One hundred and eighty nine pounds and ninety nine pence? No, that's not a typo. That's how little this valve cutie values itself. Self-esteem aside, though, the once fresh and hip five-watt table is beginning to get pretty crowded, so we're keen to see what SubZero can bring to it.
A quick glance at the spec sees it do okay: two channels with a shared two-band EQ, pumped through a single EL84 valve on its way to a pair of 10-inch speaker cabs each housing a name-brand Celestion Tube 10 speaker.
But hang on, where's the emulated output? The on-board power soak? The footswitchable channels that we've come to expect? Well, with great reductions in price should come greatly diminished expectations, and at £189.99 you're already saving a couple of hundred pounds on the ticket price of five-watters from big-name brands like Vox, Marshall and Blackstar.
Visually, the Tube-H5 punches above its weight. Blue Tolex, weave baffle and grille cloth, and retro chickenhead controls are accompanied by the vintage-style leather handle and tidy chrome corners.
The only letdown is that the channel switch on our review model poked through the hole on the panel slightly off-centre. It didn't stop it from functioning at all, but it is a giveaway sign of the amp's price.
Plugging in, then, you'll be surprised at the grunt of the Tube-H5. Five watts might not be enough to gig with, but it's still loud enough to upset your neighbours if you crank it.
However, unlike its more powerful brother, the Tube-10W, the Tube-H5 is quite manageable for a 'bedroom' amp, and while the inclusion of two larger speakers will offer greater dispersion and low end, in this case it's not overpowering.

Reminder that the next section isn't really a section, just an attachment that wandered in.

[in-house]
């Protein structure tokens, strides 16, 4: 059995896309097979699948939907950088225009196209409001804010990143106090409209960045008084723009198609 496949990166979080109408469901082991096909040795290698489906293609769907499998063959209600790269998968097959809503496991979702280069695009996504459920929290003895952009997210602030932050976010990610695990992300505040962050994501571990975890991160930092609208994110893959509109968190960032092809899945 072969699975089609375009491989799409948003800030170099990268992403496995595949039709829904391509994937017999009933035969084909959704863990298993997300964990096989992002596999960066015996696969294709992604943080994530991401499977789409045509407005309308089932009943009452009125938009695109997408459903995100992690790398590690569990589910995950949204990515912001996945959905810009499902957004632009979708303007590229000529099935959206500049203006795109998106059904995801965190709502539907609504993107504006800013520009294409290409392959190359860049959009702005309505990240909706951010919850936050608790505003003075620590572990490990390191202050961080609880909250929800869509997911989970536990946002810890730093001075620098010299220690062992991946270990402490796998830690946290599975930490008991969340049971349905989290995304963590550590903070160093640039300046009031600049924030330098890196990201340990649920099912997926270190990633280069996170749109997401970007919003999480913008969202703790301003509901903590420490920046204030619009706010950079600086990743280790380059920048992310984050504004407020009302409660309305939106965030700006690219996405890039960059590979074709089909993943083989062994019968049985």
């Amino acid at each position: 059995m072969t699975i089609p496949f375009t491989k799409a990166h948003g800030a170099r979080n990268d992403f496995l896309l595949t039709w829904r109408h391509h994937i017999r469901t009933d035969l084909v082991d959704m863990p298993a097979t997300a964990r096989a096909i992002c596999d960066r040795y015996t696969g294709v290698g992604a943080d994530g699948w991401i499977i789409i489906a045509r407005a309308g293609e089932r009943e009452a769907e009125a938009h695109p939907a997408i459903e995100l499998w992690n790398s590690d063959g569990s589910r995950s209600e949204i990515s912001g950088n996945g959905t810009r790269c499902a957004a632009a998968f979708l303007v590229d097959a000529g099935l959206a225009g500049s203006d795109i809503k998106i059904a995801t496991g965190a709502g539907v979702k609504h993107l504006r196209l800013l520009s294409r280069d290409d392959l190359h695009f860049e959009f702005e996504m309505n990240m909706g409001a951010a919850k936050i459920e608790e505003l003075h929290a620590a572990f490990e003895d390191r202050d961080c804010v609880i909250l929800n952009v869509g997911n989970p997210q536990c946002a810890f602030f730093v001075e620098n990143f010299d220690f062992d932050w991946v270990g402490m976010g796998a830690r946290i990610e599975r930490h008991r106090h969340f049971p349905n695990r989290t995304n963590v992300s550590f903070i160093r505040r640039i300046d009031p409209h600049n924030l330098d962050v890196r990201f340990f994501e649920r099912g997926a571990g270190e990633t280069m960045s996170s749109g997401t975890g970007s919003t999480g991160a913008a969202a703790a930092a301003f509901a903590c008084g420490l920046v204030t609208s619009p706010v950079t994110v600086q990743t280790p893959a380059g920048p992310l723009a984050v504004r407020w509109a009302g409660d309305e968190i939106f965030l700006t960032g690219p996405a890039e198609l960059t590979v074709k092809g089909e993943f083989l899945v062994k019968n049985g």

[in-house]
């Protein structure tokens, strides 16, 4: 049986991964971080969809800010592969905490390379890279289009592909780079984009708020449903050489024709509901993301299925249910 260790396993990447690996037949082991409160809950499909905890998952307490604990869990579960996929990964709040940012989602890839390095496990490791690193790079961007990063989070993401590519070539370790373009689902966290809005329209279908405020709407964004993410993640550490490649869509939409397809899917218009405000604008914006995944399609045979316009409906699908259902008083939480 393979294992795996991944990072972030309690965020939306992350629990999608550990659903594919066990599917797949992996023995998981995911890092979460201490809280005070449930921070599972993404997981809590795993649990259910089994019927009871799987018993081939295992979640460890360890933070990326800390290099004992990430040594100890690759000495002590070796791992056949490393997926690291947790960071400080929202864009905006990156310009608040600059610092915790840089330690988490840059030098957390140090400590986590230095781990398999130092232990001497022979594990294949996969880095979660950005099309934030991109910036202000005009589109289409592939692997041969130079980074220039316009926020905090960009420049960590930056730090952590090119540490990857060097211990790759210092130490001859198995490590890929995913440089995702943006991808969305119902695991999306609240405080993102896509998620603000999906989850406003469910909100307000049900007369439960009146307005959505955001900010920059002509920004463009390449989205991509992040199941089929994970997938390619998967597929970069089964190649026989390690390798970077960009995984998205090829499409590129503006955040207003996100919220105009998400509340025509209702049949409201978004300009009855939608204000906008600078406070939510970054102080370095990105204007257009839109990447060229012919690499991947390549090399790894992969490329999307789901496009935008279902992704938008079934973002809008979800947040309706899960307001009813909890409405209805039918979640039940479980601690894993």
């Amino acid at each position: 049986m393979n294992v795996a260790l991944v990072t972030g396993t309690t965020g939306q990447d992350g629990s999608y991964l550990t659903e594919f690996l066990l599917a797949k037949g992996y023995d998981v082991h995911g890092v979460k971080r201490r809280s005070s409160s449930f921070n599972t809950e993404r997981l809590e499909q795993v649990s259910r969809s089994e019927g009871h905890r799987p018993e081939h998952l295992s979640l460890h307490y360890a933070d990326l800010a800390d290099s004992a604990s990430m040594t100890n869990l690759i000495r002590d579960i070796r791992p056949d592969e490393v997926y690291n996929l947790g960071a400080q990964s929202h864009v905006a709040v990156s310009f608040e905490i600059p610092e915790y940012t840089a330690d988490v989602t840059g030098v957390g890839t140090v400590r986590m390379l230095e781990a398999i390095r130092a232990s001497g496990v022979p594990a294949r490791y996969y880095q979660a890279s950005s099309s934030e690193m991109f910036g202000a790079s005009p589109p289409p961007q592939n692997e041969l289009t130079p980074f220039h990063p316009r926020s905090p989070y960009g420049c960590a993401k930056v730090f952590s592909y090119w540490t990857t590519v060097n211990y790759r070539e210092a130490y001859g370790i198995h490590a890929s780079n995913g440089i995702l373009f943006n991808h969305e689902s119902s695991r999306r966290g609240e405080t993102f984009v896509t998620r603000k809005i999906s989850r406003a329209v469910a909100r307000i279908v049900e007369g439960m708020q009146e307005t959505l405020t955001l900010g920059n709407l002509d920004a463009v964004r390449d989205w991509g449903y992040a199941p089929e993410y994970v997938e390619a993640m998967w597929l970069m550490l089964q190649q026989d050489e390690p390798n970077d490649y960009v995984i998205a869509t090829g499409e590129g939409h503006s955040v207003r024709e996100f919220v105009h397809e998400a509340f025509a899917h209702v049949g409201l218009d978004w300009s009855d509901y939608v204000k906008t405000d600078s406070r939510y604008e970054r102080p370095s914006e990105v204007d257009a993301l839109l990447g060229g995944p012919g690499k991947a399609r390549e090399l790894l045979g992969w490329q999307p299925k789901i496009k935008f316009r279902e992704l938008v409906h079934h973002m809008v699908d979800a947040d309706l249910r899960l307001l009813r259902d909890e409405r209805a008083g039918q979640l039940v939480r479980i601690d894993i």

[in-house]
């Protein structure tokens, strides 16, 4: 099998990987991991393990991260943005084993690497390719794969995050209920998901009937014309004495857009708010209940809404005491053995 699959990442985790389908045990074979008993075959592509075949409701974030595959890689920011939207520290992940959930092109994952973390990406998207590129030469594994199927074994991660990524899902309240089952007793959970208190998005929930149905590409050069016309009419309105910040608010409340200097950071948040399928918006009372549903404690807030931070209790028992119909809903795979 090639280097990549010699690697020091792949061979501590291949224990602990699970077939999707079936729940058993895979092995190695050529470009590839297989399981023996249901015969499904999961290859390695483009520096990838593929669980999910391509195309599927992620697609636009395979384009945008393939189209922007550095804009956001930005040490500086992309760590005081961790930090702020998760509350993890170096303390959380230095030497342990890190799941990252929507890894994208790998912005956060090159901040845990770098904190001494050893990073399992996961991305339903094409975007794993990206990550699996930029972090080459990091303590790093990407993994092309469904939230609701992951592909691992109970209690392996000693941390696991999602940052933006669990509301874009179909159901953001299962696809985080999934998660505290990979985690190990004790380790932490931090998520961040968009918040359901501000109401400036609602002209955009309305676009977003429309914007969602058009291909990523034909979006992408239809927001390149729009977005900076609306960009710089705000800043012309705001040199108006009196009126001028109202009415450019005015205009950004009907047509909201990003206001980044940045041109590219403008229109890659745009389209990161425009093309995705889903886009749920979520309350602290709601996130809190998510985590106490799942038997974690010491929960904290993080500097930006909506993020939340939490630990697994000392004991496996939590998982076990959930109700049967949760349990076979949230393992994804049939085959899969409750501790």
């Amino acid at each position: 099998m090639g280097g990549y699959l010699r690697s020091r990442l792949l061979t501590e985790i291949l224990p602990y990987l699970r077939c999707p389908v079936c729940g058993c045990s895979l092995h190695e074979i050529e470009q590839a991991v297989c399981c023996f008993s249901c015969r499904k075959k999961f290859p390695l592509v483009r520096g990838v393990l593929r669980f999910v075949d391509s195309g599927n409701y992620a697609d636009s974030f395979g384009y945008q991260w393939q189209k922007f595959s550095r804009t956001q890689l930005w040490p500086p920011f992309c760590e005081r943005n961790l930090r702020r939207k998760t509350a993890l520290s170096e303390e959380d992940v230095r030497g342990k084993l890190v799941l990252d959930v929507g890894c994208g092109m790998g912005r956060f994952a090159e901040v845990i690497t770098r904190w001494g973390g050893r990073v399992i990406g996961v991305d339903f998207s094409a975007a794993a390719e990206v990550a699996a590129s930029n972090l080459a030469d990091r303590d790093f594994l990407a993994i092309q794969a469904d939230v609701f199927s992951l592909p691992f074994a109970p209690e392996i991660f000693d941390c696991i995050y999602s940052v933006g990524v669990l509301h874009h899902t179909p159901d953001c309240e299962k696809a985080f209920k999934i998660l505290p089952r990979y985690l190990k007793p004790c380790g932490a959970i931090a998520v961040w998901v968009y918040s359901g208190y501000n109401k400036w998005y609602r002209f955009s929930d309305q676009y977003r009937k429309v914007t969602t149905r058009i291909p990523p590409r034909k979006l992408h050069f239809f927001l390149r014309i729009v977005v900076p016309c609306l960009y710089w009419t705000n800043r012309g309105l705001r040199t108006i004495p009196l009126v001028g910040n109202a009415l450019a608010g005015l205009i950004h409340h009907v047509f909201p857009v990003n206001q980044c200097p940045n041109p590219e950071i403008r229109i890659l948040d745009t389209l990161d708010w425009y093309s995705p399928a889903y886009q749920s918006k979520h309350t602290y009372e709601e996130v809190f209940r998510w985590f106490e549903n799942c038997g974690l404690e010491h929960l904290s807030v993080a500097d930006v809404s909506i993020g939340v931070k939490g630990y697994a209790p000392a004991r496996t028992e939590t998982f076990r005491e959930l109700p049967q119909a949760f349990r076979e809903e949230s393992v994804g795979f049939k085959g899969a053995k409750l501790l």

The clean channel benefits from the added bass response, adding character to the toppy tone and making it great for playing jangly strummed rhythms, as well as cleaner blues licks. Push that wonky channel switch and you'll find a smooth overdrive.
The top end of the Tube-H5 can be a bit shrill and fatiguing, particularly with single coils, so rolling back the treble will help. If the pure driven tones of melodic rock bands like Foo Fighters and The Gaslight Anthem float your boat, you'll be in your element here.
Likewise, flipping to a neck humbucker and venturing towards the business end of the neck will yield some cool, weeping blues and classic rock leads. Metal fans will want to add a pedal or keep walking, as that single 12AX7 tube in the preamp just isn't going to cut it. That said, tuning down can get some of that doomy Black Sabbath feel.
Having played and reviewed most of the micro valve amps on the market, we were surprised by the Tube-H5. It came out swinging and delivered some tones that have no right to be found on a mini stack priced at just shy of £200 (£89.99 if you just buy the head). Yes, it's devoid of some features, but something has to give, and at this price it's well worth a look.